The Atlanta Braves Andrelton Simmons was robbed of gold

MLB’s awards season started last night with the Rawlings Gold Glove Awards announced. As with any award ceremony that presents gold statues — whether it’s the Oscars or some sort of music awards — there are going to be snubs.

Some of the usual suspects took home the award as expected. Yadi Molina snagged his remarkable eighth straight Gold Glove, while Nolan Arenado — the Sharknado — grabbed his third in a row. There were nine new recipients of the Gold Glove Award this year — which for baseball — is good. You can see the full list of winners at MLB.com.

This is a beautiful segue because someone who won their first Gold Glove robbed someone that should have won their third in a row. The AJC’s Dave O’Brien said it best.

With all due respect to Brandon Crawford, this makes ZERO sense. A month earlier, Andrelton Simmons won his third straight Fielding Bible Award. If you are not privy to the Fielding Bible, they don’t simply name the top defender per league. They decide on the top defender at each position IN ALL OF MLB. They got it right, at least.

Crawford had a good season, but Simmons once again was the best fielding shortstop in baseball in my opinion. Let’s take a look, shall we?

If you look at the simplest stats, Simmons bested Crawford in all of them. Simmons made eight errors all season, which was tied for the least by any shortstop who played more than 120 games (that’s 75 % of the MLB season, and if you can’t play that many games, then you shouldn’t even be considered for any award). Crawford made 13, which to his defense, was a career low. This of course would show a sharp contrast in fielding percentage, where Simmons led all shortstops in BASEBALL (again who played 75% of their games) with a .988 fielding percentage while Crawford came in with a .979.

You want Range Factor? Simmons posted the third highest in baseball with a 4.78. Crawford? 4.63. Simmons started 126 double plays this season while Crawford was part of a mere 89. Simmons numbers aren’t simply better than Crawford’s, they crush his.

Let’s get into the SABR stats to break it down further. The Ultimate Zone Rating is commonly used to determine runs saved due to defensive wizardry. Simmons — of course — was the tops in baseball in UZR, while Crawford was fourth. Who saved the most runs defensively? Have you not figured out the trend yet? You can argue that the Braves — who struggled mightily for the second half of the season — may not have won any games were it not for the glove of Simmons. He is that valuable to Braves.

To be completely fair to Crawford, he is an unbelievable defensive player. He led the NL in SABR Defensive Index, which accounts for 25% of the vote. As the Sacramento Bee points out:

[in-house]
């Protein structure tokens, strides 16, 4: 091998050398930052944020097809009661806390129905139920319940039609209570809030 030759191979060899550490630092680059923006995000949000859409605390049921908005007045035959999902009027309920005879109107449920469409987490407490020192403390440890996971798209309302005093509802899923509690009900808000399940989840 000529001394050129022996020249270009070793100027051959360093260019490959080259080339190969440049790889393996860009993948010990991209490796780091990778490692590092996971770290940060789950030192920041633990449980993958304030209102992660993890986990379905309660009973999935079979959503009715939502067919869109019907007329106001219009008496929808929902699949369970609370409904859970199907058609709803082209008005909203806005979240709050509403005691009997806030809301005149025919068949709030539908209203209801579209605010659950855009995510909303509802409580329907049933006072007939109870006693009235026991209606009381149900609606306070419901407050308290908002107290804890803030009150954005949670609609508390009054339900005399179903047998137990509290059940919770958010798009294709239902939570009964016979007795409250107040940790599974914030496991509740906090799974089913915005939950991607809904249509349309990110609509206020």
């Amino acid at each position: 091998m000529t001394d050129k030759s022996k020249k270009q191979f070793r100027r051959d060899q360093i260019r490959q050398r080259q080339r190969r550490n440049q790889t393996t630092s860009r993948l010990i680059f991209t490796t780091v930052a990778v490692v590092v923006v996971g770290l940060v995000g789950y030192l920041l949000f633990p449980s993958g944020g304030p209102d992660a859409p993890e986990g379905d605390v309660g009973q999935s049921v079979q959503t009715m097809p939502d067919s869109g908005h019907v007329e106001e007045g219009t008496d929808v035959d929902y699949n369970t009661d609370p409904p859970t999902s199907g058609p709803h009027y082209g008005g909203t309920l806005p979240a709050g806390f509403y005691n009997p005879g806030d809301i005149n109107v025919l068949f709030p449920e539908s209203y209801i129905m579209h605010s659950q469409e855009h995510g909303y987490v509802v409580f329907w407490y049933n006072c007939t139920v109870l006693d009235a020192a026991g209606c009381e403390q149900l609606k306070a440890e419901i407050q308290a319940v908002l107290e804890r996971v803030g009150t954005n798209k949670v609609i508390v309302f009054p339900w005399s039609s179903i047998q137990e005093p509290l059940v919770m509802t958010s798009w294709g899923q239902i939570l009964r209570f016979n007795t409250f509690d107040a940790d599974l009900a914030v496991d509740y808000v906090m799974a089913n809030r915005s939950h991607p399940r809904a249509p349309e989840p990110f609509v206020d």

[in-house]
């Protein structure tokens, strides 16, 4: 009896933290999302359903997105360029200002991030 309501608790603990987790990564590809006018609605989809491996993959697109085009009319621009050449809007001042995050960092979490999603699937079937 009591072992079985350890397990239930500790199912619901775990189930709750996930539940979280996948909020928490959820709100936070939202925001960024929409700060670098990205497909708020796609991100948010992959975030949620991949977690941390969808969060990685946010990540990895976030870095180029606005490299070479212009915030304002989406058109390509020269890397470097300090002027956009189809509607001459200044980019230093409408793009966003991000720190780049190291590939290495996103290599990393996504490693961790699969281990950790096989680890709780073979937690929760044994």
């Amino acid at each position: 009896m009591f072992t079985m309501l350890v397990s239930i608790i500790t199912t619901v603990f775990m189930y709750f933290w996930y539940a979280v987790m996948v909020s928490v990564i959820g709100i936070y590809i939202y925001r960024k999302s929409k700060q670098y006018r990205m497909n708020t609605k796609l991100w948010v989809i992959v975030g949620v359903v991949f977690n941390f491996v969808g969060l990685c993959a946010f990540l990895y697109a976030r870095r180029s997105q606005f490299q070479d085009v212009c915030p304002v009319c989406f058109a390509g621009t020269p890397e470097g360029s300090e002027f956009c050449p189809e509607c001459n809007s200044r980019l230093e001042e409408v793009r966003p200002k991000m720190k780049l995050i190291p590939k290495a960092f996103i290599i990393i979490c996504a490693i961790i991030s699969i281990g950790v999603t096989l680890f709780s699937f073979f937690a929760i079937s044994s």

Managers and coaches account for 75 percent of the Gold Glove selection, with the rest determined by SABR Defensive Index, a metric that expresses how many runs a fielder “saved” for his team during the season. As of the last rankings Sept. 13, Crawford’s SDI of +16.8 was the highest of any N.L. player – not just shortstops – and a big jump from his 2014 (+7.3) and 2013 (+2.6) numbers.

According to the analytics website FanGraphs, Simmons led N.L. shortstops this year in defensive runs saved and ultimate zone rating, with Crawford second and fourth in those categories. But in the SABR Defensive Index – which for shortstops factors range, arm strength, sure-handedness and ability to turn a double play – Crawford held a clear edge over Simmons (+10.1) and Hechavarria (+11.6).

(Note from The Wayniac: the numbers the Bee used are not conclusive with the numbers on the SABR site. While Crawford still holds the edge over Simmons, the numbers are not as far apart as the lead you to believe. Crawford’s final SDI was 15.4 while Simmons was 12.9. That’s right, Crawford’s numbers fell towards the end of the season, while Simmons actually rose by nearly THREE points.)

Like I said, Crawford is good, but I think Simmons is better. The SABR Defensive Index again accounts for only 25% of the vote, which means managers and coaches around the league feel Crawford is better. They do know more about baseball than I do — well, most of them at least — so, I guess we need to go with their vote. By the way, Yadi Molina had the third highest SDI amongst catchers. Don’t you dare sit there and tell me this is the deciding factor.

I like SABR — it is a great analytic and scouting comparison tool — but there is a reason that it only accounts for 25% of the vote. The site test still matters, folks, it’s just not the ultimate deciding factor as it once was. Take pitching for example. If a kid has SABR numbers to drool over, but also has the dreaded “inverted-W”, those metrics are pushed to the side. Traditional stats matter as well. A quick fielder can have impressive range and cover a lot of ground, but if he has hands of stone — I don’t care what his metrics are — he’s not clogging the gap in the middle of the infield for my team.

My biggest fear is the MLB is heading to a Matrix type world that SABR will eventually eliminate the beauty of simply playing the game. Remember Yadi Molina’s early career? This guy was a mediocre .260s, seven home runish-type hitter who actually posted a negative WAR in 2006. Now, he’s won his eighth Gold Glove, many consider him the backbone of one of the most successful franchises and will make the case that he is a Hall of Famer.

I’m not trying to hate on Crawford. The dude can flat out play. I simply think Simmons is better.

 

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